The complaint does not allege that there is a fund resulting from the collection of taxes against which the warrants were drawn from which appellants could now be paid, but the prayer is that the Board be required to make just compensation to appellants as successors in interest to the rights of the owners of said anticipation warrants numbered 116 to 123, inclusive; that the Board be required to restore to the fund assigned and set apart for the payment of those warrants and interest thereon an amount equal to the principal of the refunding bonds held and owned by appellants with unpaid interest thereon; that the Board be adjudged trustee of all of said 1928 taxes received by it after the anticipation warrants had been marked paid, and be required to restore said trust fund and to pay so much thereof as may be necessary to equal the principal and unpaid interest on the refunding bonds, and that appellants severally may recover judgment against the Board in an amount equal to said bonds held and owned by each, and unpaid interest thereon.

It is apparent that if appellants were entitled to recover it would be necessary for the Board to devise some means of raising the money to pay them. The only means by which the Board may raise funds is either by taxation direct or by the sale of bonds payable by taxation. In either event the result is the same. (Chicago City Bank and Trust Co. v. Board of Education, 386 Ill. 508.) But the money so raised must be for corporate obligations under section 9 of article IX of the State constitution, (Newberry Library v. Board of Education, 390 Ill. 48,) and a decree for appellants in this case would not constitute a corporate obligation.

If the alleged liability has its inception in the said refunding bonds, such liability is still based upon such bonds in whatever form the claim may thereafter assume. The invalidity of the original claim cannot be avoided by simply changing the form in which it is presented in an effort to conceal its identity. Newberry Library v. Board of Education, 390 Ill. 48.

It seems to us that the issuance and selling of the refunding bonds of 1935 was a matter separate and distinct from the issuance and sale of the anticipation warrants in 1928. There is no alleged connection between the purchasers of the bonds and the purchasers of the anticipation warrants. They were different parties and nothing appears in the complaint to justify the position that the bondholders should be subrogated to the rights of the holders of the anticipation warrants and, therefore, the doctrine of subrogation would not apply here.

Appellants were not bound in any way to see that the anticipation warrants had been lawfully paid nor can it be said, under the facts alleged, that they paid such warrants. They are not entitled to subrogation as requested. We said, in Ohio Nat. Life Ins. Co. v. Board of Education, 387 Ill. 159, "It is well settled that a mere stranger or volunteer cannot, by paying a debt for which another is bound, be subrogated to the creditor's rights in respect to the security given by the real debtor. But if the person who pays the debt is compelled to pay for the protection of his own interest and rights, then the substitution should be made. (Bennett v. Chandler, 199 Ill. 97; Hough v. Aetna Life Ins. Co. 57 Ill. 318.)"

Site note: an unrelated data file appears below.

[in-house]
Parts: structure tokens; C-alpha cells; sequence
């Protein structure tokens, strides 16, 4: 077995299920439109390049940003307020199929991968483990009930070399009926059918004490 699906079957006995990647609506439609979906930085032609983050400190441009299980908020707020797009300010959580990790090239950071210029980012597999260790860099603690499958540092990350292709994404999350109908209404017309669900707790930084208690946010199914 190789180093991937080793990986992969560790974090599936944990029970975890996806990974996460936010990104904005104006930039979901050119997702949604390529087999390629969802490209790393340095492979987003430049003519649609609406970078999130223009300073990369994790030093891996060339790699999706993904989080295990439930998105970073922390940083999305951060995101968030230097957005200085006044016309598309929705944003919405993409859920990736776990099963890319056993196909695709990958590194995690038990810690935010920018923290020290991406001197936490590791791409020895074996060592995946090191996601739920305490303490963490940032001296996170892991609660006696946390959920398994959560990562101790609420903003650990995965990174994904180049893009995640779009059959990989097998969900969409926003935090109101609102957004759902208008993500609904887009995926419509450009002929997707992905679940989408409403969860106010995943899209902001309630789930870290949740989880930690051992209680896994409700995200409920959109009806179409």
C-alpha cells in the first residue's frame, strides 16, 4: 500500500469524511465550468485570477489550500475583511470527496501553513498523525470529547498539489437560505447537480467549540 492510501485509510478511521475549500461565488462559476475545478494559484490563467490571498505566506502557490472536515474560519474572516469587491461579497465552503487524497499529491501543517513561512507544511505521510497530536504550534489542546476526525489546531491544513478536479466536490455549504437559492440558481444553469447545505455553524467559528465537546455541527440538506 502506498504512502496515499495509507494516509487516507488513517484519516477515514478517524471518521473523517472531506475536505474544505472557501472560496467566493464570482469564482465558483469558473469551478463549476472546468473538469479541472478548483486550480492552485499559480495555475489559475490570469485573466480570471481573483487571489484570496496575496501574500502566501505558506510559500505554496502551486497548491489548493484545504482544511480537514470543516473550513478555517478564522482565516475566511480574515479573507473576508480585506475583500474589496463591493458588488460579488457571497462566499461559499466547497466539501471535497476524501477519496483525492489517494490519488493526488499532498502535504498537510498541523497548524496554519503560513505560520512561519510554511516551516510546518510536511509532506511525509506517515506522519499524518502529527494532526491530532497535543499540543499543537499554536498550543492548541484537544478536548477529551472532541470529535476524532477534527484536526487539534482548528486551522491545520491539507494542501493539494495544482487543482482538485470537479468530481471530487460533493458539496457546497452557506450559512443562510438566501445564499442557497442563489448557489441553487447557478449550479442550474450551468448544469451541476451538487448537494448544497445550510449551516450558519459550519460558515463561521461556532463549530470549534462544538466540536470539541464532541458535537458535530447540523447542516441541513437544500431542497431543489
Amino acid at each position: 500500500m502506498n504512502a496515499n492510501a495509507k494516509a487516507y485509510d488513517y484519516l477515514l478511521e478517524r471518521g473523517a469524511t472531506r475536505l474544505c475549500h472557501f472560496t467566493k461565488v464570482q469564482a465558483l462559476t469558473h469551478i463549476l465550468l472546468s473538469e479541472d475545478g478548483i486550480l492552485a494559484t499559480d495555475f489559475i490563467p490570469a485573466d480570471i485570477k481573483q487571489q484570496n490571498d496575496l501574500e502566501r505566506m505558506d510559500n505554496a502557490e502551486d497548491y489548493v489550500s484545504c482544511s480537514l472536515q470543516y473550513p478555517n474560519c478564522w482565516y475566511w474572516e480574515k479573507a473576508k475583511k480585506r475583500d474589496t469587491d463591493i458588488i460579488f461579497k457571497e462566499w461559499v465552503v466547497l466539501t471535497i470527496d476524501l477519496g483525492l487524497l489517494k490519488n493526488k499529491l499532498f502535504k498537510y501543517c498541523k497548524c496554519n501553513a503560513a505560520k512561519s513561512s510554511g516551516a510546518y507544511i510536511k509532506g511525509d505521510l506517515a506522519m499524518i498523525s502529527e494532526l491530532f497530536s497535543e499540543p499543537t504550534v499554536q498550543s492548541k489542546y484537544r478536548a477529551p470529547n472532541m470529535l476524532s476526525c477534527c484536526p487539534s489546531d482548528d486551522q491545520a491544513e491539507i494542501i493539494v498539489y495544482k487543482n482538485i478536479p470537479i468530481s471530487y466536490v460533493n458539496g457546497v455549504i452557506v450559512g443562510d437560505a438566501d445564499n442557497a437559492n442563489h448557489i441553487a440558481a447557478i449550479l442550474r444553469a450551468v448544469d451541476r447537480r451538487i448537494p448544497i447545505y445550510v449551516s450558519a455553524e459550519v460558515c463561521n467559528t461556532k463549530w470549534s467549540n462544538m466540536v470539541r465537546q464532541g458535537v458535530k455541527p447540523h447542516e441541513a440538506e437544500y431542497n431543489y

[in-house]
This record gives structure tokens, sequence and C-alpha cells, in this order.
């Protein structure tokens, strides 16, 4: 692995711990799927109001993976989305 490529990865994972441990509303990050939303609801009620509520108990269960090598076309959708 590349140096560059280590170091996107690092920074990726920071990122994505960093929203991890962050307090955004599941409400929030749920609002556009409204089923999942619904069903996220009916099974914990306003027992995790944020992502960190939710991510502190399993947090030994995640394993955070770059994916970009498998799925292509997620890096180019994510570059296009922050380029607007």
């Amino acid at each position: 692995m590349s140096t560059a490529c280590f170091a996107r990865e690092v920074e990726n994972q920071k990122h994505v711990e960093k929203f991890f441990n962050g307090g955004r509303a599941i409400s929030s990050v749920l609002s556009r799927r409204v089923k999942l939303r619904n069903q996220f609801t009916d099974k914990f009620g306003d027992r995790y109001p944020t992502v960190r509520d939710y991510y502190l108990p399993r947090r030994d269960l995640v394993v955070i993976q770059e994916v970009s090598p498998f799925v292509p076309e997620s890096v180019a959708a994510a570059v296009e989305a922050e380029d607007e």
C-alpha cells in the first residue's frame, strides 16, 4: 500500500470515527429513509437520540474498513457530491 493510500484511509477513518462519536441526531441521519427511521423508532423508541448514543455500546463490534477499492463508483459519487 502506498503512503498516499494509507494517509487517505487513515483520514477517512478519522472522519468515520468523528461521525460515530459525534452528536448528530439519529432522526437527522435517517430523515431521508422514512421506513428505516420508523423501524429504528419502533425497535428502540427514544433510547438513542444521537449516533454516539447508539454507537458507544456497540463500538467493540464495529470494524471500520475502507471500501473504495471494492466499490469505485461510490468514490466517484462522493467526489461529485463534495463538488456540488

Without discussing the other points, it will be seen that what we have said fully disposes of the case as alleged against the Board of Education. The circuit court was right in dismissing the complaint as to the Board, and its order is affirmed.

Count II of the complaint is based upon the warranty provision under section 65 of an act entitled "An Act in regard to negotiable instruments payable in money" approved June 5, 1907. (Ill. Rev. Stat. 1945, chap. 98, par. 85.) Appellants do not challenge the validity of this statute but seek the benefit of it and to have it construed in their favor. We do not have jurisdiction of the cause as alleged in the second count. The motion to transfer will be allowed and that cause is hereby transferred to the Appellate Court for the First District. Upon request of appellants and the payment of the costs thereof, the Clerk will prepare, certify and transmit to the Appellate Court a copy of such parts of the record filed in this court as appellants may request.

Affirmed in part and transferred in part.

19500118

© 2002 VersusLaw Inc.



Buy This Entire Record For $7.95

Official citation and/or docket number and footnotes (if any) for this case available with purchase.

Learn more about what you receive with purchase of this case.